I did some research into the symbolism, usage and evolution of clothes and found that in recent years clothing has become more about identity then survival.
Textiles have been used for survival ever since we as a species mass migrated from Africa. Without textiles there is no way we would have been able to survive other climates and conditions.
Clothing was one of the most basic essentials we as a species invented for protection. They provide us with protection from cold, sun exposure and protection for the skin from damage.
Tents and other makeshift homes were essential in providing us with a quick and easy way of transporting shelter from one place to another allowing us to gather more food.
Textile hats and parasols shield us from the sun and heat and allow us to work during hot weather.
A more recent trend has been that of facemasks that have been used to help curb the spread of viruses and diseases. Textiles have been used for survival ever since they were invented and without them we would function very differently as a species.
Textiles evolved beyond survival purposes, and different cultures used clothing to personalise their sense of society and independence from other groups.
In religion, clothing plays a very significant role. Different fabrics and arrangements can tell you instantly of where a person ranks in that religion. This is true in most religions despite evolving separately from each other.
In traditional ceremonies people from different cultures can wear vastly different clothing. The traditional white wedding dress in the west is vastly different to the traditional Korean wedding hanbok. They are both intended for the same reason but due to cultural differences they have both evolved differently. This is based on traditional cultural values as well as modern day fashion. It should be said. that a modern Korean wedding may have both a hanbok and a western style dress. These traditions change with modern fashions.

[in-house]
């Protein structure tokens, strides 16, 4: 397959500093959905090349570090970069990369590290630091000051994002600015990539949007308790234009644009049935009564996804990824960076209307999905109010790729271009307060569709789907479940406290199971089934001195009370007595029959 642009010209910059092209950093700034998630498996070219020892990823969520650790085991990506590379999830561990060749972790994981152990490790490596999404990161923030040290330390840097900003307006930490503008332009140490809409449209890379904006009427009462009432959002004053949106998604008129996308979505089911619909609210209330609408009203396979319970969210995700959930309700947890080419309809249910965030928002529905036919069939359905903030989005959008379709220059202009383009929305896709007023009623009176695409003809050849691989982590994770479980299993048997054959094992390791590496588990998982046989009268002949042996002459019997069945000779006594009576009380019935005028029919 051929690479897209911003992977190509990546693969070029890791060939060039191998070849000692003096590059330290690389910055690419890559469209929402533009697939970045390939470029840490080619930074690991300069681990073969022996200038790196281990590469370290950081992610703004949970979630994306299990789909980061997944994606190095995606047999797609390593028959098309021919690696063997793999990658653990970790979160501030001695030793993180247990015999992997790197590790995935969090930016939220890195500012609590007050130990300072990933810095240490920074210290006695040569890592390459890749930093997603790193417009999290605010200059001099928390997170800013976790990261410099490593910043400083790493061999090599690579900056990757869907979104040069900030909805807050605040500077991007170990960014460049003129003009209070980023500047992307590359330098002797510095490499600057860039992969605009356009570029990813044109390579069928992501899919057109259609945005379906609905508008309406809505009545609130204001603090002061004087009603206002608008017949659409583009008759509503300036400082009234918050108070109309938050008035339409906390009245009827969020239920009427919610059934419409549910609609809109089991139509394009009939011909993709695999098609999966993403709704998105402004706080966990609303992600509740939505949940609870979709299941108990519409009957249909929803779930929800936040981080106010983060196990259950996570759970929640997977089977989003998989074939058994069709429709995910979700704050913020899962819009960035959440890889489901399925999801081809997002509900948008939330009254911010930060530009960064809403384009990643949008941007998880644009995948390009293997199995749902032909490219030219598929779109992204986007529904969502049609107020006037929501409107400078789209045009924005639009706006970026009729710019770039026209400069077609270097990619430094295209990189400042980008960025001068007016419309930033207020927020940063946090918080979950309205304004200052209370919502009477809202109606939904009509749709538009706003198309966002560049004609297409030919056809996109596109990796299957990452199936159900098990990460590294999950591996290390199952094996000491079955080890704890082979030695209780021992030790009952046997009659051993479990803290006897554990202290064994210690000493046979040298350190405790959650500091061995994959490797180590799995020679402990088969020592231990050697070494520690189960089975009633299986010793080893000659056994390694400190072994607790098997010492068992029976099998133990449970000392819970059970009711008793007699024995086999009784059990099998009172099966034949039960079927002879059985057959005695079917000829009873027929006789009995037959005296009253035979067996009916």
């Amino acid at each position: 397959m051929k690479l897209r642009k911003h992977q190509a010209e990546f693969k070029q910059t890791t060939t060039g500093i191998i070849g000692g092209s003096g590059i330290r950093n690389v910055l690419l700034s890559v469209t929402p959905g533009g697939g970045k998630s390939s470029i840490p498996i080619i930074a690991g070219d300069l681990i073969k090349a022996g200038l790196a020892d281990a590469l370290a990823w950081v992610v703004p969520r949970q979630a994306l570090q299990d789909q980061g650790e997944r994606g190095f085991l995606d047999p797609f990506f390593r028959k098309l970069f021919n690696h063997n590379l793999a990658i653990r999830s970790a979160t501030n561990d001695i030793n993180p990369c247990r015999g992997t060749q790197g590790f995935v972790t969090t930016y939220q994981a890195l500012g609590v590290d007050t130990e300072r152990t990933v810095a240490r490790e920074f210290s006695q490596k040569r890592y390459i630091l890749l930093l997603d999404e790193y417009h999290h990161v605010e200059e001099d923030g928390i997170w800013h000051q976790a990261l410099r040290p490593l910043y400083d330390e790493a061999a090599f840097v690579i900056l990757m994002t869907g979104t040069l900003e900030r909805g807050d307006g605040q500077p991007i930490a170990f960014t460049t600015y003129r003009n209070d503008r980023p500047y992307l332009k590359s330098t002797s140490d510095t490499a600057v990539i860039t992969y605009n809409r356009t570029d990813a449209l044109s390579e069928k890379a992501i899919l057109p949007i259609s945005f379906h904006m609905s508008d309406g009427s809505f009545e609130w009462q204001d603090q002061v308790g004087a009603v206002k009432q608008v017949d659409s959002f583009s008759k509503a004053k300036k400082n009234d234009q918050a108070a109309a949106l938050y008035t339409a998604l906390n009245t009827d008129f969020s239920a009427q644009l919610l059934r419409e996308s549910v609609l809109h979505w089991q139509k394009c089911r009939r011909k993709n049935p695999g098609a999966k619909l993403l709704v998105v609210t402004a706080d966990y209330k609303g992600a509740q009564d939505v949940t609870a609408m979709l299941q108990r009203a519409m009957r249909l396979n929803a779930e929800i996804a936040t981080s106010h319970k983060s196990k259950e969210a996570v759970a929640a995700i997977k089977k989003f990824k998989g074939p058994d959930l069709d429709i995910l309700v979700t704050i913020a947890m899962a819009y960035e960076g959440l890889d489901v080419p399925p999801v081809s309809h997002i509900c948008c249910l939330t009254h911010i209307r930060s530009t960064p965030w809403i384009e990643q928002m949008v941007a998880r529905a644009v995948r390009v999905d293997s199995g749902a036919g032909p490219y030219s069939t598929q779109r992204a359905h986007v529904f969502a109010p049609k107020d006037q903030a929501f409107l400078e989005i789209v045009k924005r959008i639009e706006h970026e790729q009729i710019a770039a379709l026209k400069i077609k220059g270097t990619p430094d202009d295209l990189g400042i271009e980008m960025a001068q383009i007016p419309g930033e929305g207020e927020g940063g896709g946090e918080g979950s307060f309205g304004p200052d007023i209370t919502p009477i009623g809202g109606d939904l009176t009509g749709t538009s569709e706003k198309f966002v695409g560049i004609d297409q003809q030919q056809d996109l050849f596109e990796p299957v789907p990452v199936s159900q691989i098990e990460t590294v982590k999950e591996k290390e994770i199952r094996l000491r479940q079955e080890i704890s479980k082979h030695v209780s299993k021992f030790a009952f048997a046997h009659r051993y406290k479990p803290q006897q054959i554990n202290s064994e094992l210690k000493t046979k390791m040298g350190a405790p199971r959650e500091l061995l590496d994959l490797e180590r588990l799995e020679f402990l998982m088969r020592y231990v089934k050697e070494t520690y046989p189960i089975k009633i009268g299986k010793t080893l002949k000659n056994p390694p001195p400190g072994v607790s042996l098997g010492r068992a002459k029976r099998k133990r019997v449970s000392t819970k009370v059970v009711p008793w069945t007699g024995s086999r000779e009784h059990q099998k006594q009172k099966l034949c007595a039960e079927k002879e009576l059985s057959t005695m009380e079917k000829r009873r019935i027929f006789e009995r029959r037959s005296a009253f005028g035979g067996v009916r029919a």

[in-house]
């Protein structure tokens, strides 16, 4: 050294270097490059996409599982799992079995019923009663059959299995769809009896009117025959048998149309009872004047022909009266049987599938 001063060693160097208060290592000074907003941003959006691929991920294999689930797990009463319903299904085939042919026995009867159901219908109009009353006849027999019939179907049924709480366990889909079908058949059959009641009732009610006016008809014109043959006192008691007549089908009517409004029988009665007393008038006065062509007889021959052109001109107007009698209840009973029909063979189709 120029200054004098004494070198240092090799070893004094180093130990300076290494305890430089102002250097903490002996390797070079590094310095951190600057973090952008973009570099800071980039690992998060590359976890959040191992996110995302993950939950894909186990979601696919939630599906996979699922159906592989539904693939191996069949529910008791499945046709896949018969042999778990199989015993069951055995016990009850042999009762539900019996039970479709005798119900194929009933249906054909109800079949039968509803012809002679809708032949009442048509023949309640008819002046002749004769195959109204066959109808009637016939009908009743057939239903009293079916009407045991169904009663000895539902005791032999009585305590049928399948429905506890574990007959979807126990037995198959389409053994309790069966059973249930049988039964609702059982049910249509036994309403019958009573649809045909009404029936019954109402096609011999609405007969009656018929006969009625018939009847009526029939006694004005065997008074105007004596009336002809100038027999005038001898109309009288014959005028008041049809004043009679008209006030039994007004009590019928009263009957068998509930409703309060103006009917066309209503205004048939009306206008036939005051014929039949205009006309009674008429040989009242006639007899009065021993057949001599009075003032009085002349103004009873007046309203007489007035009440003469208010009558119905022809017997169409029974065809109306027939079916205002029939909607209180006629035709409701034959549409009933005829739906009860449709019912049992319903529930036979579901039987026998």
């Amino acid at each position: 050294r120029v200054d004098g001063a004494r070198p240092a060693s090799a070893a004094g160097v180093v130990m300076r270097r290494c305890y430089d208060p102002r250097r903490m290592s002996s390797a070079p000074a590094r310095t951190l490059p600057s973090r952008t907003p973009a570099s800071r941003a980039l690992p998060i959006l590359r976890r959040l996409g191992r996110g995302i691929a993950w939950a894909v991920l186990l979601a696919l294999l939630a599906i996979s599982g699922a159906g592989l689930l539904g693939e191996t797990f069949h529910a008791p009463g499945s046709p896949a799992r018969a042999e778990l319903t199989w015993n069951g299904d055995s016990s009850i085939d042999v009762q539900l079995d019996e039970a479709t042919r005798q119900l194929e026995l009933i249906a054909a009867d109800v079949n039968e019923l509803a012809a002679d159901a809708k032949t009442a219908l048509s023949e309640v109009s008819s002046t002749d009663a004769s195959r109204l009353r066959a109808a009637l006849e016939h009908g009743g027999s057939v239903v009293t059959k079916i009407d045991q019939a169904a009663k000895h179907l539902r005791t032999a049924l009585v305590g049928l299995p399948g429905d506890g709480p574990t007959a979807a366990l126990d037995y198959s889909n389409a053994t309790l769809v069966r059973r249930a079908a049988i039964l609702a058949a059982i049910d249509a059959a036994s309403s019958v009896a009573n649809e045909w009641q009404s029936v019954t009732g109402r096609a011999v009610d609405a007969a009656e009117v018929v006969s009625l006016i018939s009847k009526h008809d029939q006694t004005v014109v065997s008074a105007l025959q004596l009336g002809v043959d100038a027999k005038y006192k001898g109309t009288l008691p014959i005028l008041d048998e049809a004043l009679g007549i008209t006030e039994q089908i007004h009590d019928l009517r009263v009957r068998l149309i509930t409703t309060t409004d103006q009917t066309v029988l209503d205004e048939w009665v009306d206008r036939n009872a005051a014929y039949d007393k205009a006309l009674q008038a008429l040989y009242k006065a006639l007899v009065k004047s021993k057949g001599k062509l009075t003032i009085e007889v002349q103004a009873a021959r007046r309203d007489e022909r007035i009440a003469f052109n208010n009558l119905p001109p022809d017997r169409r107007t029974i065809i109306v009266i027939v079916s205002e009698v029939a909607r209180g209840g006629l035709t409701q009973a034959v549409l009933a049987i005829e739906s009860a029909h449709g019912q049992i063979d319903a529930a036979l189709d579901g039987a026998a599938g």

Textiles are also used to distinguish between classes within a society. In the Victorian era clothing was a direct show of wealth and status. Ill fitting damaged clothes would signify someone as less well off.
In more modern times we see merch being used to distinguish ourselves as part of a fanbase. Same is said of sports merchandise. Clothing being used to align yourself to a group is not something new, but the way we are using it, is.
Textiles as communication is related very closely to textiles in symbolic cultural usage. A lot of countries have a wide variety of styles and clothing that allow someone to communicate to others through their personal dress.
Uniforms are used to communicate a difference in rank or allegiance and function as a very quick way of identifying someone as a threat or an ally. More literally, flags were used to send messages in the form of a flag alphabet. It also allows us to identify at a glance different countries using their national flags.
We have also used textiles to communicate stories and fables. This ranges from parades with people in elaborate costumes, to unique woven fabrics all the way to basics such as embroidery and tapestry.
Textiles have been used as semiotics which is the conveyance of a message through a sign. They can communicate great personal detail about an individual person, an organisation or even represent an entire country.
The feedback I received from my presentation led me to pursue textiles as communication as a key feature in my interest and design.